Power of Attorney

If you’re thinking about setting up a Power of Attorney (POA) in Florida, it’s a smart move to talk to a lawyer who knows the ins and outs of estate planning. The Medley Law Firm is the right place to get legal help with this big decision.

In the following article, we’ll outline what a POA does, who needs a POA, and what types of POAs are available. But for more detailed information about including a POA as a part of your estate plan, get in touch with our firm

Call Medley Law Firm for a consultation. We can help you figure out whether it’s time to form a POA, what type of POA you might need, and how to get it executed. 

What is a Power of Attorney in Florida? 

A Power of Attorney (POA) in Florida is a legal document that grants one person (the agent or attorney-in-fact) the authority to act on behalf of another person (the principal) in specific matters. These matters can include financial, legal, medical, or business decisions. The scope and duration of these powers depend on the type of POA and the wishes of the principal.

Powers of the Agent:

  • Financial Decisions: The agent can handle banking transactions, pay bills, manage investments, buy or sell property, and handle other financial matters.
  • Healthcare Decisions: If specified, the agent can make healthcare decisions for the principal. This is more commonly addressed in a separate document known as a Healthcare Power of Attorney.
  • Legal and Business Decisions: The agent can sign legal documents, file tax returns, and operate the principal’s business.


  • Scope of Authority: The agent’s power is limited to what is explicitly stated in the POA document. For example, if the POA does not mention real estate transactions, the agent cannot buy or sell property on the principal’s behalf.
  • Durability: A regular POA becomes invalid if the principal becomes incapacitated. A Durable Power of Attorney, however, remains in effect even if the principal loses the capacity to make decisions.
  • Principal’s Supervision: As long as the principal is capable, they can oversee and revoke the agent’s actions and authority at any time.
  • Acting in Principal’s Best Interest: The agent is legally obligated to act in the principal’s best interest, not their own. This means avoiding conflicts of interest and managing the principal’s affairs prudently.
  • Legal and Ethical Boundaries: The agent cannot perform acts that are illegal or against public policy. They cannot change the principal’s will or make decisions after the principal’s death unless explicitly allowed.

In Florida, the specifics of a Power of Attorney, such as how it is established and the exact powers granted, are governed by Florida law. It is essential for both the principal and the agent to understand these rules to ensure that the POA is executed correctly and used appropriately.

When do you need a power of attorney?

In Florida, a Power of Attorney (POA) can be a crucial tool in various situations where someone needs another person to act on their behalf. Here are some common scenarios where forming a POA might be considered:

  • Aging Individuals: Elderly individuals may create a POA to have someone manage their affairs if they become unable to do so due to age-related issues like dementia or physical incapacity.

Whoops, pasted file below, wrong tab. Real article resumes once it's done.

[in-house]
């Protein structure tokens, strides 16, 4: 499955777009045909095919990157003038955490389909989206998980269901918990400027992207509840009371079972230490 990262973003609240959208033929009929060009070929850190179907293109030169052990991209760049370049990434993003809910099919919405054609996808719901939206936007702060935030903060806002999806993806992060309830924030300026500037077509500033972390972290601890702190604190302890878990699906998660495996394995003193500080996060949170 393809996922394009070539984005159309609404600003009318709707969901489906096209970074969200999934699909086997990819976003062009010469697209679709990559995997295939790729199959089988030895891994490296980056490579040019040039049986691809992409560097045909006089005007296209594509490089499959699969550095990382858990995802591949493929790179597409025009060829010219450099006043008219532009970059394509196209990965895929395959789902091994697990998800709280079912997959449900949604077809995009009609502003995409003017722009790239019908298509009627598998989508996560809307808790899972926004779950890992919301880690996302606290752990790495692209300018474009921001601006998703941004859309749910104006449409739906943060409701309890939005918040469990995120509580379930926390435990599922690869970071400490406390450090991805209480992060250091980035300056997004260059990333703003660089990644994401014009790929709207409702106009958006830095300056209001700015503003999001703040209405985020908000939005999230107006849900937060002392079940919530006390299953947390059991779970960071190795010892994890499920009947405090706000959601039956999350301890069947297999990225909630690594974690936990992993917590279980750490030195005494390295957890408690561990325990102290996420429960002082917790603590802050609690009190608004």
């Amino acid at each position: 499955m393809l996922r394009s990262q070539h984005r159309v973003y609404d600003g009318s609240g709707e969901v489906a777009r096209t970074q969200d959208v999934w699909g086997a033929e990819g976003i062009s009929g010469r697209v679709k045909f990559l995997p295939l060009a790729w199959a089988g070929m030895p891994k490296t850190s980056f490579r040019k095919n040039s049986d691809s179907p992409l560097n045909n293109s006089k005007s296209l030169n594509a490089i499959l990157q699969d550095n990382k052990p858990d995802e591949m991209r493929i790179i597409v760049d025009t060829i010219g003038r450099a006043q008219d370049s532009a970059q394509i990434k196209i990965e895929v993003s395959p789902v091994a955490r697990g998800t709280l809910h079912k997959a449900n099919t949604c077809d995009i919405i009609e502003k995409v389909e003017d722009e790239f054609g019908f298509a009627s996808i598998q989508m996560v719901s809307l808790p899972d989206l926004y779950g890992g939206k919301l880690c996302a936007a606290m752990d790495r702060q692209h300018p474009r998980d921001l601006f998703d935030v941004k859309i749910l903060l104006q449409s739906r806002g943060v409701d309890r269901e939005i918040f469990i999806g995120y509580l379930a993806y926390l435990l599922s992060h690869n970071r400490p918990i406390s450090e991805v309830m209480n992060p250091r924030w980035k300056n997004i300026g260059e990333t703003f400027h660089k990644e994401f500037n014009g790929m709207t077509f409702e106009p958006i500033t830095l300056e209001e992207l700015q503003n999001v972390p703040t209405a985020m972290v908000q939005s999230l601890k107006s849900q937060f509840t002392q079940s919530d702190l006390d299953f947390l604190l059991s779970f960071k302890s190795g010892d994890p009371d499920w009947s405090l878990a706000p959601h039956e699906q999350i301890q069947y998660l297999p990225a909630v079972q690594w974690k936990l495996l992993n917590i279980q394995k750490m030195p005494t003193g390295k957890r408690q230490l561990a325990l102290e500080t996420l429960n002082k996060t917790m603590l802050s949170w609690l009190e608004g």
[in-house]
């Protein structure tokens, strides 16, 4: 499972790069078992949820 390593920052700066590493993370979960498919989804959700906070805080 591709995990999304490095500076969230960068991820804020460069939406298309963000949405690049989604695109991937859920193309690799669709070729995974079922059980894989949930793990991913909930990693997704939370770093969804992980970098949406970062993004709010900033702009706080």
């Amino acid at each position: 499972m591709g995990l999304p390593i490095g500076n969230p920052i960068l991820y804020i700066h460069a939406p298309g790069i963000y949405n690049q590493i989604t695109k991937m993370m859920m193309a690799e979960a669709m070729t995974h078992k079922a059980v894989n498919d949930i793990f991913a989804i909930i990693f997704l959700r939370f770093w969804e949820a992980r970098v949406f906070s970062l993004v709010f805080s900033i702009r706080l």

• Health-Related Incapacity: If someone is facing a medical procedure or has a health condition that could lead to incapacity, they might set up a POA to ensure their affairs are handled during periods when they cannot make decisions themselves.
  • Military Deployment: Service members often create a POA before deployment to manage their financial and legal matters while they are away.
  • Extended Travel: Individuals planning to be out of the country or state for an extended period might use a POA to manage financial transactions or property matters in their absence.
  • Business Management: Business owners might establish a POA to delegate the running of their business to a trusted individual if they are unable to manage it themselves due to health reasons or other commitments.
  • Estate Planning: As part of estate planning, a POA can be established to handle financial affairs and decisions, especially in cases where an individual is concerned about potential future incapacity.
  • Real Estate Transactions: If someone is unable to be physically present for key real estate transactions, they might use a POA to authorize someone to act on their behalf in buying, selling, or managing property.
  • Incapacity Planning: Individuals who want to prepare for unexpected illness or accidents may create a POA as part of their incapacity planning to ensure their affairs are managed according to their wishes.
  • Managing Financial Affairs for a Loved One: Individuals may need to manage the financial affairs of a parent or other family member who is no longer capable of doing so, necessitating a POA.
  • Legal Matters: If facing legal issues or litigation and unable to be present or actively involved, an individual might assign a POA to handle these matters.
  • Complex Financial Situations: For those with complicated financial portfolios or investments, a POA can allow a trusted financial advisor to manage these assets effectively.
  • Child Care and Custody: Under some circumstances, parents might set up a POA to grant another adult authority to make decisions regarding their child’s care in their absence.

In each of these situations, it’s crucial to understand the specific powers granted through the POA and ensure that it complies with Florida law. A POA can be tailored to fit the particular needs and circumstances of the individual, granting broad or limited powers depending on what is required. Consulting with a legal professional can provide guidance and ensure that the POA is valid and effective for its intended purpose.

What are the different types of power of attorney forms? 

In Florida, there are several types of Power of Attorney (POA) forms, each designed for specific purposes and situations. Understanding these different forms will help you choose the one that best suits your needs. Here’s an overview of the main types:

General Power of Attorney: This form grants broad powers to the agent to handle a wide range of the principal’s affairs, including financial and business transactions. However, it becomes invalid if the principal becomes incapacitated.

Durable Power of Attorney: Similar to a General POA in terms of the breadth of powers, the key difference is that a Durable POA remains in effect even if the principal becomes incapacitated. This feature makes it particularly useful for long-term planning.

Limited or Special Power of Attorney: This form is used when the principal wants the agent to handle specific matters or transactions, like selling a property or managing certain financial accounts. The powers are narrowly defined and typically expire once the specified task is completed.